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SBI Fajr-3 (Dawn-3)

6x6 Wheeled Multiple-Launch Rocket System (MLRS)

SBI Fajr-3 (Dawn-3)

6x6 Wheeled Multiple-Launch Rocket System (MLRS)

OVERVIEW
SPECIFICATIONS
ARMAMENT
VARIANTS
HISTORY
MEDIA
OVERVIEW



The Iranian-produced Fajr-3 MLRS is based in the North Korean M1985, itself based in the Soviet-era BM-21 Grad design.
National Flag Graphic
ORIGIN: Iran
YEAR: 1996
MANUFACTURER(S): Shahid Bagheri Industrial Group (SBI)
PRODUCTION: 10
OPERATORS: Hamas; Hezbollah; Iran; Syria
SPECIFICATIONS



Unless otherwise noted the presented statistics below pertain to the SBI Fajr-3 (Dawn-3) model. Common measurements, and their respective conversions, are shown when possible.
CREW: 5
LENGTH: 34.28 feet (10.45 meters)
WIDTH: 8.37 feet (2.55 meters)
HEIGHT: 10.99 feet (3.35 meters)
WEIGHT: 17 Tons (15,000 kilograms; 33,069 pounds)
ENGINE: 1 x Mercedes-Benz diesel truck engine driving power to a 6x6 wheeled arrangement.
SPEED: 37 miles-per-hour (60 kilometers-per-hour)




ARMAMENT



12 x 240mm High-Explosive, FRAGmentation (HE-FRAG) battlefield rockets (in two packs of six rockets each).

Ammunition:
Dependent upon accompanying ammunition supplies.
NBC PROTECTION: None.
NIGHTVISION: None.
VARIANTS



Series Model Variants
• Fajr-3 - Base Series Name; utilized by the Iranian military including the Islamic Republic of Iran Army Ground Forces and the Navy of the Islamic Revolutionary Guard Corps.


HISTORY



Detailing the development and operational history of the SBI Fajr-3 (Dawn-3) 6x6 Wheeled Multiple-Launch Rocket System (MLRS).  Entry last updated on 9/24/2018. Authored by Staff Writer. Content ©www.MilitaryFactory.com.
All major military powers of the world reserve some form of rocket-projecting vehicle in inventory for long-range, area-denial actions. These weapons are prolific in their ability to cover large swathes of terrain with explosive, anti-infantry, chemical or biological warheads / payloads. While some forms are towed by mover vehicles, many more modern approaches center on self-propelled models and many in the East rely on proven Soviet-era design influence - such as the "Fajr-3" ("Dawn-3") of the Iranian Army.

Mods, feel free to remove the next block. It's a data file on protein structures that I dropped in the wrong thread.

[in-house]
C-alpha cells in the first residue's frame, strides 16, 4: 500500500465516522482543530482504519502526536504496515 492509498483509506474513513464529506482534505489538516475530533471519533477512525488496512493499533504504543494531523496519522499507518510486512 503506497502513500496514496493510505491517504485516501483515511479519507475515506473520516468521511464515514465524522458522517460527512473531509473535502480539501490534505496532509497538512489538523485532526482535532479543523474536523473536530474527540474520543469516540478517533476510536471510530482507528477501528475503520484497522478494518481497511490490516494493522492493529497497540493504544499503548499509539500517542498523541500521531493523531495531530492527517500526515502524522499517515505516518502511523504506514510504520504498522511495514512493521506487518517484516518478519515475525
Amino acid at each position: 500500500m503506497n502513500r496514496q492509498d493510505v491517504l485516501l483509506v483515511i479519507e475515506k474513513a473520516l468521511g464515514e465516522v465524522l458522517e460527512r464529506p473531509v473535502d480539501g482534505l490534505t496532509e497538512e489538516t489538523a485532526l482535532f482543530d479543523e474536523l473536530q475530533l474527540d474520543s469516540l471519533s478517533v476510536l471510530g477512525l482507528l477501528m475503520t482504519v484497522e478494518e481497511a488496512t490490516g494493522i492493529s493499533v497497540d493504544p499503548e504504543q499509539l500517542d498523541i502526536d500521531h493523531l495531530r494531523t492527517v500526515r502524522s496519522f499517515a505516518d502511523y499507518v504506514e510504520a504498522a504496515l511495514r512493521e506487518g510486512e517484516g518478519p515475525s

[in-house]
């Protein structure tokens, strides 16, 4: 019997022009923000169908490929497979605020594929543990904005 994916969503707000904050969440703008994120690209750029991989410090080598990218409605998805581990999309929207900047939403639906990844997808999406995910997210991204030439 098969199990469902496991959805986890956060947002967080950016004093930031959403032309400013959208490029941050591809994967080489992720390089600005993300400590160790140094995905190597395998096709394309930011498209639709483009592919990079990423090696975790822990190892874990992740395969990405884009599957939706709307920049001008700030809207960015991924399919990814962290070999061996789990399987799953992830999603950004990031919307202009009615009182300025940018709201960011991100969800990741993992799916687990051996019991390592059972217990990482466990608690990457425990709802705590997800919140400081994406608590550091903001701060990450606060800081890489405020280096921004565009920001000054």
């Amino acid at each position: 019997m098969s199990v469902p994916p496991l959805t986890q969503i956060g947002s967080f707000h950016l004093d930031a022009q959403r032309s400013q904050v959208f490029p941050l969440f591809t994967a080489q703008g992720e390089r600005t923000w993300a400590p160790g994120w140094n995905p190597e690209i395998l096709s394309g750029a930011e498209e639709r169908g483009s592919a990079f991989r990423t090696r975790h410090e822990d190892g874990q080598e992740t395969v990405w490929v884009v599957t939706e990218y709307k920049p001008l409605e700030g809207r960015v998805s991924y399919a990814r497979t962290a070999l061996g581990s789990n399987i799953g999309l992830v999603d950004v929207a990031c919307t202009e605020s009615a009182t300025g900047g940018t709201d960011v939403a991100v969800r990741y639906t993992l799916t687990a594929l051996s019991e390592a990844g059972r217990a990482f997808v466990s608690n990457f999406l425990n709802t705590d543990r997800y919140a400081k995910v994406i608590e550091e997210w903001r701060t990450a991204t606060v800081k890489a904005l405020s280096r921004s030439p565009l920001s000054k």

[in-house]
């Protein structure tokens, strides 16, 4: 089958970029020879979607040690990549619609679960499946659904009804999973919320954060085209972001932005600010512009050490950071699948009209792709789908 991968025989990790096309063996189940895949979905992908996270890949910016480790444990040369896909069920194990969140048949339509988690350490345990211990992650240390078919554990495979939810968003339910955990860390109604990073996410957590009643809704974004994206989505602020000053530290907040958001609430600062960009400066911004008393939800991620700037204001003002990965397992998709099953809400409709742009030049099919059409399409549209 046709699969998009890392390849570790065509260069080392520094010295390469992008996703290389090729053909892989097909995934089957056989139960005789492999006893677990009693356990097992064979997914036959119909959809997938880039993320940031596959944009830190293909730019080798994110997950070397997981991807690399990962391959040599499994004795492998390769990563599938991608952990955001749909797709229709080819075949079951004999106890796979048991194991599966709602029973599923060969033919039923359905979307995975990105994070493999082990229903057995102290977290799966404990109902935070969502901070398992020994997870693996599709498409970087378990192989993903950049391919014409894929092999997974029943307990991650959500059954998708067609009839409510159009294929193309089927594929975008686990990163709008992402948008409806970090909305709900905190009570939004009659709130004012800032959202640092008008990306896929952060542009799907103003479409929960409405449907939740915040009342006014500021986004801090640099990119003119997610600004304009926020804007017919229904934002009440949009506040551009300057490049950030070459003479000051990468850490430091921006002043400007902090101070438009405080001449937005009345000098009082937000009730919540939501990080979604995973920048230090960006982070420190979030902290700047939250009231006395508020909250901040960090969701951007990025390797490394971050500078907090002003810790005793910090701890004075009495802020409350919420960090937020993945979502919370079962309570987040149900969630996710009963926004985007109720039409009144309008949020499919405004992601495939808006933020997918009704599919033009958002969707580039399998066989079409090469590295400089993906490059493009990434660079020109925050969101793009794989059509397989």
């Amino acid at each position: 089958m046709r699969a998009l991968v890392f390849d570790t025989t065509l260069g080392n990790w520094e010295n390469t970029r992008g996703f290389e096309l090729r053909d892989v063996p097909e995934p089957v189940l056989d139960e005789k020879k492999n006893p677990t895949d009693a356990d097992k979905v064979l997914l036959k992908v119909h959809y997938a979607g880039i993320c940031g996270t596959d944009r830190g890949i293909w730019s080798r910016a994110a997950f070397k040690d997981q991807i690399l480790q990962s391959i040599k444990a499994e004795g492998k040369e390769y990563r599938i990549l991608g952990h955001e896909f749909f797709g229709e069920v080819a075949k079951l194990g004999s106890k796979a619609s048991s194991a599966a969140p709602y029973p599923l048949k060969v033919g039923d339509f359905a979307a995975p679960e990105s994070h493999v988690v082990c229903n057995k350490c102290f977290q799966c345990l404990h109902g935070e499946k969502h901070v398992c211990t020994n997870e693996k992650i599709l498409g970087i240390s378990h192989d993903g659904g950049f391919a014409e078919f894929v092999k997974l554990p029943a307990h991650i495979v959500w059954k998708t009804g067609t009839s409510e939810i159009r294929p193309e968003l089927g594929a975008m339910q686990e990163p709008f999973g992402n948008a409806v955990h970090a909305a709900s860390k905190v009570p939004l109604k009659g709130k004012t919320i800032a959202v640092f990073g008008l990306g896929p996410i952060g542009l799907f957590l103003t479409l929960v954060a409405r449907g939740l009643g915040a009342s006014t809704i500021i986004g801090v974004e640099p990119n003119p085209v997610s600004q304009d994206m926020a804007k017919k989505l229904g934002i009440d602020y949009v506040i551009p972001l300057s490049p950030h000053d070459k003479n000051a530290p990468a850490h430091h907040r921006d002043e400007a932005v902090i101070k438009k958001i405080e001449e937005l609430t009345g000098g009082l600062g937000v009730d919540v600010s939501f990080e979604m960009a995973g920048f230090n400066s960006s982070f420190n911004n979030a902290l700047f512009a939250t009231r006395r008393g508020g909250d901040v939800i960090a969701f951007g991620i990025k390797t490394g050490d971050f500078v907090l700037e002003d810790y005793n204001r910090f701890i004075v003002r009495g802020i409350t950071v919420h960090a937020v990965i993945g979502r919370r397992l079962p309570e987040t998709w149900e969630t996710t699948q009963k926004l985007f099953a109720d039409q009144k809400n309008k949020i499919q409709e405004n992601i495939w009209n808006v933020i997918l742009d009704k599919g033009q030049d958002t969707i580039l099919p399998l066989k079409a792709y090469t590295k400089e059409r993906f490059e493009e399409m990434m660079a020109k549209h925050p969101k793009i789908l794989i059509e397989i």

The vehicle was developed in or around 1990 and is believed to have entered service with Iran in 1996, having since been exported to Iran-aligned fighters of Hamas, Hezbollah and Syria. Iran had already managed extensive use of mobile rocket-projecting vehicles during its 1980s war with neighboring Iran. The Fajr-3 has been progressively improved and updated as the years has gone by. Most of its production has been handled by Shahid Bagheri Industrial Group (SBI).

The Fajr-3 is classified as a Multiple-Launch, Rocket System (MLRS) and is based on a 6x6, three-axled military truck. The rocket-launching pack is seated over the rear of the flatbed portion of the vehicle while the driving / crew cab is set over the first steerable axle. Road speeds of the vehicle reach 60 kmh on prepared roads and 25 kmh off-road.

The Iranian Fajr-3 is a locally-produced MLRS though it is based on a modified form of the original M1985 (Model 1985) produced by North Korea.

The M1985 is a modernized version of the M1977 which is based on the Soviet BM-21 "Grad" / "Katyusha" (detailed elsewhere on this site). It fires 40 x Rockets of 122mm caliber from an Isuzu 6x6 truck. The Iranian models differs primarily in its use of 20 x 240mm rockets and the chassis of a Mercedes-Benz Model 2624/2631 heavy-duty truck.

The 240mm solid-fueled rocket is over 5 meters in length and can range out to 43 kilometers. Each instance in held in its own launch tube in two packs of six rockets each (for a total of twelve) and carries a High-Explosive, FRAGmentation (HE-FRAG) warhead of considerable lethality - perfect for use against soft-skinned targets such as dug-in infantry.

The launcher portion has an elevation span of 0 to 57-degrees and can train 90 degrees to the left and 100 degrees to the right of centerline. Rate-of-fire is twelve rounds per forty-eight seconds.

The weapon, as a complete system, is crewed by five personnel, each trained in its proper function with cross-training for each position should one member of the process become incapacitated. An accompanying resupply vehicle provides the necessary ammunition for reloads and refire. This process takes as little as fifteen minutes to complete. Upon having fired its rocket war load, the vehicle can then make its escape - making for one very hard moving target to pinpoint and neutralize.




MEDIA